Rejection sure is tough, especially when you’re a white applicant vying for a spot in a museum internship program that’s explicitly open only to minority groups. So tough, in fact, that one Samantha Niemann is now suing the Getty Foundation for racial discrimination after the institution refused to accept her application to its paid Multicultural Undergraduate Internship program, launched in 1993 to “encourage greater diversity in the professions related to museums and the visual arts.”
As CBSLA first reported, Niemann claims she was “deterred from applying” in February 2015 after receiving word that only individuals of black, Asian, Latino/Hispanic, Native American, or Pacific Islander descent are eligible for the program. Niemann is of German, Irish, and Italian descent, and was thus disqualified from applying because of her race and national origin. Her lawsuit, however, reportedly argues that her 3.7 GPA at Southern Utah University makes her “well-qualified” for the position. Despite her academic success, she somehow overlooked the instructions on the Getty’s website that clearly state that students interested in applying must be “of a group underrepresented in museums and visual arts organizations.” Perhaps that clause, which according to the Getty was added a few months ago, does introduce something of a gray area, but it’s pretty clear, with just a little bit of research, that non-Hispanic whites do not qualify as “underrepresented” in this field.
Niemann’s natural reaction has been to accuse the Getty of violating her civil rights, and she’s now seeking not just punitive but also compensatory damages.
Arriving amid increased anti-Asian racism and continuing discourse about the inhumanity of its prison system, this documentary is a strong historical gut punch.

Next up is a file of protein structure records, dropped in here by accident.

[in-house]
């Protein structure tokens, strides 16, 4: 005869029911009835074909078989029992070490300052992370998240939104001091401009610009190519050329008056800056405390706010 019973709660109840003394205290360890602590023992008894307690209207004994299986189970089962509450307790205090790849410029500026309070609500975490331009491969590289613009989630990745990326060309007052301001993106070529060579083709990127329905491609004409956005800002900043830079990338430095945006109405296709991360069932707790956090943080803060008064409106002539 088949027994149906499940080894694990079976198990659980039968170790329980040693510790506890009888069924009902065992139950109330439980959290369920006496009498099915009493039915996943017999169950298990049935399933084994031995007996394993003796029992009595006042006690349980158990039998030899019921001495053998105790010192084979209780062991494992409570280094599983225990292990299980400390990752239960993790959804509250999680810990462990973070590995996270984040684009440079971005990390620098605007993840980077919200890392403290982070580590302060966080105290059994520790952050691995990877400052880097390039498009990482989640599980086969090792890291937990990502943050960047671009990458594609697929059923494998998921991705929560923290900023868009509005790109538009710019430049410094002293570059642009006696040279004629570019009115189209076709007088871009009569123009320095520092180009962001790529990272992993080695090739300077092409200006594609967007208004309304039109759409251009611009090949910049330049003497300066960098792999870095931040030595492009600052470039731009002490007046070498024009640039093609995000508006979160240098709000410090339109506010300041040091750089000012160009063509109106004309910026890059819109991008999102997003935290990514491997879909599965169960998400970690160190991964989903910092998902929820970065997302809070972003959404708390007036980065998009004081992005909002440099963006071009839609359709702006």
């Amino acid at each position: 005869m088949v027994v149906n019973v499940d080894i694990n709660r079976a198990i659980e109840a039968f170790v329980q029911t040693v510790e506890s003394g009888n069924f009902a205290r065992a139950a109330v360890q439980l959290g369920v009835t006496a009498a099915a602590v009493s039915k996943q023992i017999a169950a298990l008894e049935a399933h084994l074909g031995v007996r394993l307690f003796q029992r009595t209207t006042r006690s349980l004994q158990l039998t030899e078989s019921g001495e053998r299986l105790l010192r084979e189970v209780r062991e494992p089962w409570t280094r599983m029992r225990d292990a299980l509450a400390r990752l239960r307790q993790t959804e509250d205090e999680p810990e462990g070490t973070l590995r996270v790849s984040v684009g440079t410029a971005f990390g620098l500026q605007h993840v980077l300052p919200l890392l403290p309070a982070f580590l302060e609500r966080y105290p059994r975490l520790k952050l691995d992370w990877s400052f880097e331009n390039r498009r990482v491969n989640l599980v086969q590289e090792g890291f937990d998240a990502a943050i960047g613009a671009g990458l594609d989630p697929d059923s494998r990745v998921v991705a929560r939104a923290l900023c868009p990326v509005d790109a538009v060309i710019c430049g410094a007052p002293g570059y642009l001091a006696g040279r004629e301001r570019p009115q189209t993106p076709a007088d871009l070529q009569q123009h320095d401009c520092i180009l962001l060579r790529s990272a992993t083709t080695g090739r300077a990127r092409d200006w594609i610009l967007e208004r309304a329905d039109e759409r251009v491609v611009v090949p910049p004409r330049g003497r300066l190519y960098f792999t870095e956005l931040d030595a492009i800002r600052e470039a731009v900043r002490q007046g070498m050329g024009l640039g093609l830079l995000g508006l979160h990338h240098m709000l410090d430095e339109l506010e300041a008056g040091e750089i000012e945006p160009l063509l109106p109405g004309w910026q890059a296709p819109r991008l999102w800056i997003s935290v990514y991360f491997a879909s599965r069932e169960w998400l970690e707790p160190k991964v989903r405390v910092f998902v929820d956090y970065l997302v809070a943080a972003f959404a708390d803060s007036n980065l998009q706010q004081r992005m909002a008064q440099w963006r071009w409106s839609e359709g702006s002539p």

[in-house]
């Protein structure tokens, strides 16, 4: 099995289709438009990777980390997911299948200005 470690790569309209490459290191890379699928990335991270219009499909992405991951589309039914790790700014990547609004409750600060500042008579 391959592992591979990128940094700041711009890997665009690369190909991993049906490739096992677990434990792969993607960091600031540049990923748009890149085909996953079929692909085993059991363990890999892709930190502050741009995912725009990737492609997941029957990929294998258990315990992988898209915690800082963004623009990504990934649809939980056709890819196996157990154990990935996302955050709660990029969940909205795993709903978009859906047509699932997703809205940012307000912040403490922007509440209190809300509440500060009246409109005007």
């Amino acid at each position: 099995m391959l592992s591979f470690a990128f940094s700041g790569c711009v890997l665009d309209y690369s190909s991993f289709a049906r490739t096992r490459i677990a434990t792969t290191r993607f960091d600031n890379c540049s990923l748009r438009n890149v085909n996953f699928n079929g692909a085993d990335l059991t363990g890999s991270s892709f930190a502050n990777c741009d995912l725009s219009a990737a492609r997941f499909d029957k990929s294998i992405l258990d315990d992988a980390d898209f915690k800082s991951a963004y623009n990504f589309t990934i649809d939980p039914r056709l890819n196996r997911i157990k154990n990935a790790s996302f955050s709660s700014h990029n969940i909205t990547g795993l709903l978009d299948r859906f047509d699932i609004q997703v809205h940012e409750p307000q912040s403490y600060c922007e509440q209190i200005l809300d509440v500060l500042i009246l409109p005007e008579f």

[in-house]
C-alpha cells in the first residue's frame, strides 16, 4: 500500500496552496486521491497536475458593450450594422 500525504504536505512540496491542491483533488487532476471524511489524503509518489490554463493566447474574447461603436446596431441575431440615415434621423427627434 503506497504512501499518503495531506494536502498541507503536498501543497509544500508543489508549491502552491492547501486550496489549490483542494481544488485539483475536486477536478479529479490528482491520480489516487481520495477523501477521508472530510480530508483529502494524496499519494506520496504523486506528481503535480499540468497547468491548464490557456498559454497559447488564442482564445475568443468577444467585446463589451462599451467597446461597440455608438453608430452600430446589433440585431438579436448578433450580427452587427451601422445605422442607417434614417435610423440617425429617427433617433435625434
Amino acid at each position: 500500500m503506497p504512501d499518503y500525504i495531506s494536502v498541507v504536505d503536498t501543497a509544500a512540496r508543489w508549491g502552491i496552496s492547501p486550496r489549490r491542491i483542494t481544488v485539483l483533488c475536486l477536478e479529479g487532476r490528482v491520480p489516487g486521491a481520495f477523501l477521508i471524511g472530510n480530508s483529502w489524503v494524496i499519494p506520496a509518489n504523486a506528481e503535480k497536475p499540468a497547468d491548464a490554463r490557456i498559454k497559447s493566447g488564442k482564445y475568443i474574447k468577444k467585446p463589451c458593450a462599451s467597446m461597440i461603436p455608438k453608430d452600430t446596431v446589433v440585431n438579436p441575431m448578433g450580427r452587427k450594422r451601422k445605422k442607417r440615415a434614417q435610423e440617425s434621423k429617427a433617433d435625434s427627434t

A “show within a show” at the Whitney Biennial pays homage to the visual and literary art of Theresa Hak Kyung Cha, whose life was cut short through an act of brutal violence.
The Newark Museum of Art Presents Jazz Greats: Classic Photographs from the Bank of America Collection
Photographers Antony Armstrong Jones, Milt Hinton, Chuck Stewart, Barbara Morgan, and more capture a breadth of legendary and local musicians and performance artists. On view through August 21.
Social media persona Sad Beige Werner Herzog presents a seemingly endless array of sniffling tots stuffed into gray, brown, and tan knits.
A new Bronx location for the Universal Hip Hop Museum is set to open its doors in 2024.
Art and photographs, publications from the 19th and 20th centuries, manuscripts, posters and more are set to cross the auction block on August 18.
Researchers at the University of South Florida have created a tool that can potentially help hone human concentration through the creation of art with only the power of the mind.
The settlement comes after Tate prevented an artist who exposed sexual harassment by one of its largest donors from co-curating an exhibition.
Let’s be honest: On a best bathrooms list, no one wants to be number two.
Advocacy groups are pushing for a 5% royalty in resales, which would pertain even after the artist dies, in which case the funds would go to their estate.
This week, the Getty Museum is returning ancient terracottas to Italy, parsing an antisemitic mural at Documenta, an ancient gold find in Denmark, a new puritanism, slavery in early Christianity, and much more.